Well, it’s six weeks out from release day, so it’s time for the reveal of my next book–Accidental Evils, Book III of the Pagano Brothers series. This is Tony’s story.
Tony was just a background character in Simple Faith, Book I of the series, but he snagged Lola’s interest a bit there, when it turned out that he and Trey didn’t get along. And then, in Hidden Worthiness, Book II, where he was still mainly in the background, he had a moment where something he did, a mistake he made, had pivotal consequences for the Pagano Brothers, and thus for the series. I knew then that his story would have to be told, and that he should get the next book.
He was a fascinating character to write, and a challenge. Like Billy, his One True, I came to love him as I found a way under his shell and got to know him.
I won’t say Accidental Evils is an enemies-to-lovers romance, because their attraction is intense enough that they get over their hostilities pretty quickly. But there is definitely tension between them at the start. In fact, their first interaction is him threatening her, in his role as enforcer. Tony has wholeheartedly and, for the most part, unapologetically embraced his badness, and Billy is suspicious of him–and of her attraction to him.
But there’s a lot more to Tony than his toughness. And Billy is up to the challenge of uncovering it.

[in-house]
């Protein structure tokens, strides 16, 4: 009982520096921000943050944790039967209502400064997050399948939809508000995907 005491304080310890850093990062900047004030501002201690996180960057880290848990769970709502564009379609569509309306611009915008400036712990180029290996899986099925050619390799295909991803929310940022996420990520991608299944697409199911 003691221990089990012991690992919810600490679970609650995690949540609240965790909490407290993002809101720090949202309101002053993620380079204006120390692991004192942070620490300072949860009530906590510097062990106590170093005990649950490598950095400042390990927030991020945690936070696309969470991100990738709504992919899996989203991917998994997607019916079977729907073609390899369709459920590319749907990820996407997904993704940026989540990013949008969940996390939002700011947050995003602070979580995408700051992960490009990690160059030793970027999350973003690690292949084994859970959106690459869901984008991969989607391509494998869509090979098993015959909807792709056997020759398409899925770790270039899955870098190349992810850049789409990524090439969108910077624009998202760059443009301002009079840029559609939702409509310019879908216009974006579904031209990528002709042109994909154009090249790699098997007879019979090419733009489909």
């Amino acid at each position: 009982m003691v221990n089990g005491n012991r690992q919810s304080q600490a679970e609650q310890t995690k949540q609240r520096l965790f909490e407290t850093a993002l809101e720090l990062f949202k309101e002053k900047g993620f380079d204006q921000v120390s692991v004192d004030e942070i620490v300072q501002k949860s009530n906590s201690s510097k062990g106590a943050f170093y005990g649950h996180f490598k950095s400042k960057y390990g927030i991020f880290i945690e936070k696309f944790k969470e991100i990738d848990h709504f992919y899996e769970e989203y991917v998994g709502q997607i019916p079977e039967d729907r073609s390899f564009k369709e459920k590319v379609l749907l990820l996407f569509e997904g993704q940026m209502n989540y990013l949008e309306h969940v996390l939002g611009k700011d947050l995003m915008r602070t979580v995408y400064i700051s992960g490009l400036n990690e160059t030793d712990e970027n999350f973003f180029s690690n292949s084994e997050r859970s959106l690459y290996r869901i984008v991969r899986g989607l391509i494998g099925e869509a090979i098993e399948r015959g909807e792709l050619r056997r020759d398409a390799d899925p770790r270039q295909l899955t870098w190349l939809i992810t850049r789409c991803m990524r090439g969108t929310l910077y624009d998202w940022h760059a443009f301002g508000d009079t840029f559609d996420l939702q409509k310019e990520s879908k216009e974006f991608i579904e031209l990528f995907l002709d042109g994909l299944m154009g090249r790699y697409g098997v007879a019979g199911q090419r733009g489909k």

Oh, and things are about to get pretty chaotic in Quiet Cove.
Here’s the description:
As an enforcer for the Pagano Brothers, Tony Cioccolanti’s life is steeped in violence. For the most part, he feels no burden on his soul for the blood he spills or the pain he inflicts. He is a soldier, and blood and pain are the wages of war.
Yet one terrible mistake haunts him, in his dreams and in his waking hours.
Billy Jones has moved to Quiet Cove, the place of her happiest memories, to start a business and fulfill a dream. Having summered in the Cove through most of her childhood, she understands about the Pagano Brothers and their control of the town. Their interest in her nightclub doesn’t surprise her—nor does the “protection” payment they demand. The glowering goombah who visits her club regularly, however—he surprises her plenty.
She was not prepared for the attraction between them.
As Tony and Billy draw closer, Tony’s violent life, and the Pagano Brothers’ brutal world, explodes on the streets of the Cove.
War has come, and its wages are due.
Release date: Saturday, 6 July.
Preorder begins: Saturday, 15 June.
You can add it to your Goodreads TBR here.
It was hard to find a good preview chapter that didn’t give too much story away, so I’m offering this scene from Chapter 8 as a preview–their first kiss:
A few minutes before nine-thirty, the band ended their second set, and Billy got on stage to announce that the Quiet Cove fireworks display would start soon. Then she followed most of the crowd outside.
The Quiet Cove boardwalk didn’t follow the beachline exactly; it started at the beach, ran alongside for a few hundred yards, then curved in toward town. Here at the far end, where West Egg was located, there wasn’t much view of the water.
Billy liked it that way. From her second-floor windows, she had a decent view, and the distance between the beach and the club served as a boundary that reminded people they couldn’t wander into her nice establishment in bare feet and board shorts, like they did elsewhere on the boardwalk. They went home, dressed up, and came back.